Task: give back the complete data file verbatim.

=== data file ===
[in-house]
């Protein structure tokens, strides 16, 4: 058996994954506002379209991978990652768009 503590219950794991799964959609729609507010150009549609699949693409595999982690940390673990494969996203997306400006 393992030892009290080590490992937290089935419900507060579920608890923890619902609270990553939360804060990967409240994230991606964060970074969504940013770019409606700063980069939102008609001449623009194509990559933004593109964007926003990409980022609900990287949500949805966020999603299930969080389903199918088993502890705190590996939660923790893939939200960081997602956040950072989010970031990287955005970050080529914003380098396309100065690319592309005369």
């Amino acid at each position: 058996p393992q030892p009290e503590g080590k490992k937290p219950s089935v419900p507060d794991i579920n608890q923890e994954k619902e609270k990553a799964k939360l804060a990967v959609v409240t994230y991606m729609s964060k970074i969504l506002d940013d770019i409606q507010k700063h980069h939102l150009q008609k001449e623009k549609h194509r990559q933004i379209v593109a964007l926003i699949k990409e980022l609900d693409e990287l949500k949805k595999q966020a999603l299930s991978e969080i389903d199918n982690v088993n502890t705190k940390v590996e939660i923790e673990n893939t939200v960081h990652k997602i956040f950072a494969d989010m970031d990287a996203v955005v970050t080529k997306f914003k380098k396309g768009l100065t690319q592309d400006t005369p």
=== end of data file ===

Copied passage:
[in-house]
């Protein structure tokens, strides 16, 4: 058996994954506002379209991978990652768009 503590219950794991799964959609729609507010150009549609699949693409595999982690940390673990494969996203997306400006 393992030892009290080590490992937290089935419900507060579920608890923890619902609270990553939360804060990967409240994230991606964060970074969504940013770019409606700063980069939102008609001449623009194509990559933004593109964007926003990409980022609900990287949500949805966020999603299930969080389903199918088993502890705190590996939660923790893939939200960081997602956040950072989010970031990287955005970050080529914003380098396309100065690319592309005369």
């Amino acid at each position: 058996p393992q030892p009290e503590g080590k490992k937290p219950s089935v419900p507060d794991i579920n608890q923890e994954k619902e609270k990553a799964k939360l804060a990967v959609v409240t994230y991606m729609s964060k970074i969504l506002d940013d770019i409606q507010k700063h980069h939102l150009q008609k001449e623009k549609h194509r990559q933004i379209v593109a964007l926003i699949k990409e980022l609900d693409e990287l949500k949805k595999q966020a999603l299930s991978e969080i389903d199918n982690v088993n502890t705190k940390v590996e939660i923790e673990n893939t939200v960081h990652k997602i956040f950072a494969d989010m970031d990287a996203v955005v970050t080529k997306f914003k380098k396309g768009l100065t690319q592309d400006t005369p």